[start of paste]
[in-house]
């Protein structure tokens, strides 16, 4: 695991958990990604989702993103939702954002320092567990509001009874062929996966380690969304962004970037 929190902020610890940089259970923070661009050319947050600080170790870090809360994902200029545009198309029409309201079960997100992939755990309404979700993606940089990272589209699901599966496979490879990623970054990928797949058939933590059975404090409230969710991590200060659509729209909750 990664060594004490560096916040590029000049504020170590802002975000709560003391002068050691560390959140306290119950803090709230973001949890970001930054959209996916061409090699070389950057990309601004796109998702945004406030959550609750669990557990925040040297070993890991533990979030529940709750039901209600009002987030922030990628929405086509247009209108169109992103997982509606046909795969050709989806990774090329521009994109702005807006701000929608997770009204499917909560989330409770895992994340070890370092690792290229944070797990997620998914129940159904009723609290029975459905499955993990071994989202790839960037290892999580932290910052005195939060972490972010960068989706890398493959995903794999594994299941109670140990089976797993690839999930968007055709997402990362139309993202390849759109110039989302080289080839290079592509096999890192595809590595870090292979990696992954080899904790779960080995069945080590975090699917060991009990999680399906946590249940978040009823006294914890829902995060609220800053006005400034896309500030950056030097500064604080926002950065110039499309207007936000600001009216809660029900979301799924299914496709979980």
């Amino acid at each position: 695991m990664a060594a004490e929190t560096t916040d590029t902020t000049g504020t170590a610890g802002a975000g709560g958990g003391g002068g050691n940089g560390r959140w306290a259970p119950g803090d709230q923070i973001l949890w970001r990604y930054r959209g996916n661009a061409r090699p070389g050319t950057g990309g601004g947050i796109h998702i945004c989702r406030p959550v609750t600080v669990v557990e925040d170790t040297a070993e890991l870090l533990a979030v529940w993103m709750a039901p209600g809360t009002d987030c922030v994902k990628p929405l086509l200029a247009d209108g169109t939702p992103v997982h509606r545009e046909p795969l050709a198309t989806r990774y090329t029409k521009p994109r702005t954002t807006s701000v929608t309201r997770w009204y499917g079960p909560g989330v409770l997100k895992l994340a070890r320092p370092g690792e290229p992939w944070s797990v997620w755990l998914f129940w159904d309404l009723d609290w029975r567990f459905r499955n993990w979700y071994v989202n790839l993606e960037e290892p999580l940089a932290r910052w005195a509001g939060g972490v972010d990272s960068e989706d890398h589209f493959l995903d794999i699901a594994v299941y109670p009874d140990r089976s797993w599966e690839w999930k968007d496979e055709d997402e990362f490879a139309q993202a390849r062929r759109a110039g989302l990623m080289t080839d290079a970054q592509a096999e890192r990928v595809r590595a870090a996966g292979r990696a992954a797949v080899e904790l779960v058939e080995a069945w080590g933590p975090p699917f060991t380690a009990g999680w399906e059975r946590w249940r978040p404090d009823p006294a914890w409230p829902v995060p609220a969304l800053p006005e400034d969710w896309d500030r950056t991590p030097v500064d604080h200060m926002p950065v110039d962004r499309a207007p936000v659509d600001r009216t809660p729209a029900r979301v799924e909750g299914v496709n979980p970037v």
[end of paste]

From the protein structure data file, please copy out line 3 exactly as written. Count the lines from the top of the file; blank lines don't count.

């Amino acid at each position: 695991m990664a060594a004490e929190t560096t916040d590029t902020t000049g504020t170590a610890g802002a975000g709560g958990g003391g002068g050691n940089g560390r959140w306290a259970p119950g803090d709230q923070i973001l949890w970001r990604y930054r959209g996916n661009a061409r090699p070389g050319t950057g990309g601004g947050i796109h998702i945004c989702r406030p959550v609750t600080v669990v557990e925040d170790t040297a070993e890991l870090l533990a979030v529940w993103m709750a039901p209600g809360t009002d987030c922030v994902k990628p929405l086509l200029a247009d209108g169109t939702p992103v997982h509606r545009e046909p795969l050709a198309t989806r990774y090329t029409k521009p994109r702005t954002t807006s701000v929608t309201r997770w009204y499917g079960p909560g989330v409770l997100k895992l994340a070890r320092p370092g690792e290229p992939w944070s797990v997620w755990l998914f129940w159904d309404l009723d609290w029975r567990f459905r499955n993990w979700y071994v989202n790839l993606e960037e290892p999580l940089a932290r910052w005195a509001g939060g972490v972010d990272s960068e989706d890398h589209f493959l995903d794999i699901a594994v299941y109670p009874d140990r089976s797993w599966e690839w999930k968007d496979e055709d997402e990362f490879a139309q993202a390849r062929r759109a110039g989302l990623m080289t080839d290079a970054q592509a096999e890192r990928v595809r590595a870090a996966g292979r990696a992954a797949v080899e904790l779960v058939e080995a069945w080590g933590p975090p699917f060991t380690a009990g999680w399906e059975r946590w249940r978040p404090d009823p006294a914890w409230p829902v995060p609220a969304l800053p006005e400034d969710w896309d500030r950056t991590p030097v500064d604080h200060m926002p950065v110039d962004r499309a207007p936000v659509d600001r009216t809660p729209a029900r979301v799924e909750g299914v496709n979980p970037v």